Monday, March 3, 2014
Behold, the new front covers for Nobody Gets the Girl and Burn Baby Burn from artist Jeremy Cavin. The covers have been designed with the new print versions in mind, so that when they are sitting next to each other on a table they combine to form one image. The covers are already uploaded to the ebook editions, but it may be next week before the physical books are available for shipping. When they're good to go, I'll show off the back covers of the books, which I think are just as awesome as the fronts!
Saturday, March 1, 2014
Sunday, February 16, 2014
Join me and authors Clay Griffith and Nathan Kotecki on Monday, March 3, as we help the Orange County Library launch a new series dedicated to the discussion of classic authors and books. The plan currently is to meet at 6:30 on the first Monday of each month for March, April, and May to discuss a different author, with a focus on one of their better known books.
For March, we'll be discussing HG Wells and the Island of Dr, Moreau. Until last year, I'd never actually read HG Wells. His four core novels of The Time Machine, The Invisible Man, War of the Worlds, and The Island of Dr. Moreau have been so heavily adapted and borrowed from I felt like I knew the books without having read them. I first read The Time Machine and was impressed by the ideas of the book, but found it to be a rather thin read when it came to plot and characters. Still, it was well written, in a style I thought was quite easy for a modern reader to get through, so I decided to try a second novel, The Island of Dr. Moreau.
Wow. The Island of Dr. Moreau is one of the most amazing books I've ever read. The characters are complex, the plot unfolds at a methodical but engaging pace, and they style is the model of clarity. What lifts this book beyond the merely good into the realm of great art are the themes Wells tackles. Man's relationship to nature, man's relationship with God, the exploration of the line between man and beast and the many ways in which it can be blurred... you can't read this book without thinking through the moral questions placed before you. It's the kind of book I longed to talk about the second I closed the covers, which led me to propose this series discussing classic books to the library.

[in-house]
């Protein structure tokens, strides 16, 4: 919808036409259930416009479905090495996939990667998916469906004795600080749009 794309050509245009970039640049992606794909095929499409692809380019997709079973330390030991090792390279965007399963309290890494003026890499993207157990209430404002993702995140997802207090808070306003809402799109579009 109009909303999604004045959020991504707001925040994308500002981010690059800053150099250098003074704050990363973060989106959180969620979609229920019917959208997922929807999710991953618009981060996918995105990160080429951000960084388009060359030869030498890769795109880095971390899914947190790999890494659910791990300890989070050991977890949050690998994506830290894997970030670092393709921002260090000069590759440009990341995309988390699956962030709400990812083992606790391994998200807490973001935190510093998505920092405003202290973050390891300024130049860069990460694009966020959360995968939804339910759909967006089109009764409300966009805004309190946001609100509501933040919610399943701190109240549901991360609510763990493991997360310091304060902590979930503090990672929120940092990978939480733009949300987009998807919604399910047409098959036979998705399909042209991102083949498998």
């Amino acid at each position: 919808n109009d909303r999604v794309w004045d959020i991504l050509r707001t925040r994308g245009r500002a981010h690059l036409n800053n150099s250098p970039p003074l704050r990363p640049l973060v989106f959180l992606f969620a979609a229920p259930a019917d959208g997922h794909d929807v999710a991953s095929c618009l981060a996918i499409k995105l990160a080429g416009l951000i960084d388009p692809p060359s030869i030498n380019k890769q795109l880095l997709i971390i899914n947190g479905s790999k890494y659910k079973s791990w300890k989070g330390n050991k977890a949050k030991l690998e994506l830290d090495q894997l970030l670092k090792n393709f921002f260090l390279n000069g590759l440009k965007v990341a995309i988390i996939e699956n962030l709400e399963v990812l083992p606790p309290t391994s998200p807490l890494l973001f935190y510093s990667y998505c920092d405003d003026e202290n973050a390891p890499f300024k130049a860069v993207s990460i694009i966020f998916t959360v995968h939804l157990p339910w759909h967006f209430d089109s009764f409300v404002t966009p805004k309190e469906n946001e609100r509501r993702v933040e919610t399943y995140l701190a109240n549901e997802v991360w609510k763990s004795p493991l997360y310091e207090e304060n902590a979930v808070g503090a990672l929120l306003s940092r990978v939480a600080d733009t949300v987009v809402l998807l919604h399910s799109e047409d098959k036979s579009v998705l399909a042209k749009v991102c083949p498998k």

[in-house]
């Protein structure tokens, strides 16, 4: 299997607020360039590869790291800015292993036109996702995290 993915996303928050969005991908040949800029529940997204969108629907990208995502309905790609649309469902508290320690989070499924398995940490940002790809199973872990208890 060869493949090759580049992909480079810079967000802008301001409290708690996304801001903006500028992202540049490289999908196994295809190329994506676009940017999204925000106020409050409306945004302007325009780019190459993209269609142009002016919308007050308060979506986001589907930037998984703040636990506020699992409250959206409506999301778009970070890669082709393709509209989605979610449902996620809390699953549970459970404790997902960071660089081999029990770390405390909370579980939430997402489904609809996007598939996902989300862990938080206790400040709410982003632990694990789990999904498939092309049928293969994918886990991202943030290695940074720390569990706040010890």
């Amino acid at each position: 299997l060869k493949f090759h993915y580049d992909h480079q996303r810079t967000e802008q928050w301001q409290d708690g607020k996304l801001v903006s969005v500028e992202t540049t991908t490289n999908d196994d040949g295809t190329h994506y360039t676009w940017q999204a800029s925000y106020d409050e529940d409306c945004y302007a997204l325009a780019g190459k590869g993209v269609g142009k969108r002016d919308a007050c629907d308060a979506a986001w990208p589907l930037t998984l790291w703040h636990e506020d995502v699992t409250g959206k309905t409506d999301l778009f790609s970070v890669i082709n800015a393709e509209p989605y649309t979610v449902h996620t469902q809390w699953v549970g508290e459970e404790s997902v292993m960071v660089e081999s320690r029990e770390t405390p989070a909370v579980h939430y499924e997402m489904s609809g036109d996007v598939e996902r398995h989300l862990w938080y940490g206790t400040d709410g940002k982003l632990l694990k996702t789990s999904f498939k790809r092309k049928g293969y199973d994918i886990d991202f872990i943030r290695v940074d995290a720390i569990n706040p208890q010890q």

While the monthly discussions will be led by local authors, my goal is to have the audience share their thoughts and experiences with the authors in question. I want it to feel like a bunch of friends getting together to talk about favorite books.
Coming in April: Jane Austen and Pride and Prejudice.
Tuesday, February 11, 2014
The ebook edition of Kaiju Rising: Age of Monsters is now available for purchase.
Peter Clines, Larry Correia, James Lovegrove, Gini Koch (as J.C. Koch), James Maxey, Jonathan Wood, C.L. Werner, Joshua Reynolds, David Annandale, Jaym Gates, Peter Rawlik, Shane Berryhill, Natania Barron, Paul Genesse & Patrick Tracy, Nathan Black, Mike MacLean, Timothy W. Long, Bonnie Jo Stufflebeam, Kane Gilmour, Peter Stenson, Erin Hoffman, Sean Sherman, Howard Andrew Jones (The Chronicles of Sword and Sand tie-in), Edward M. Erdelac (Dead West tie-in), James Swallow (Colossal Kaiju Combat tie-in)
My story in the book is Fall of Babylon. Instead of drawing on monster movies for inspiration, I retell the Book of Revelation as a Kaiju battle, with the Lamb of God, the Whore of Babylon, and the Old Great Dragon duking it out on the streets of Manhattan. A good time is had by all, except those who are slaughtered by the Four Horsemen and the 200 million angels charged with killing a third of mankind. It's the end times as you've never seen them before. Buy today!
Sunday, January 19, 2014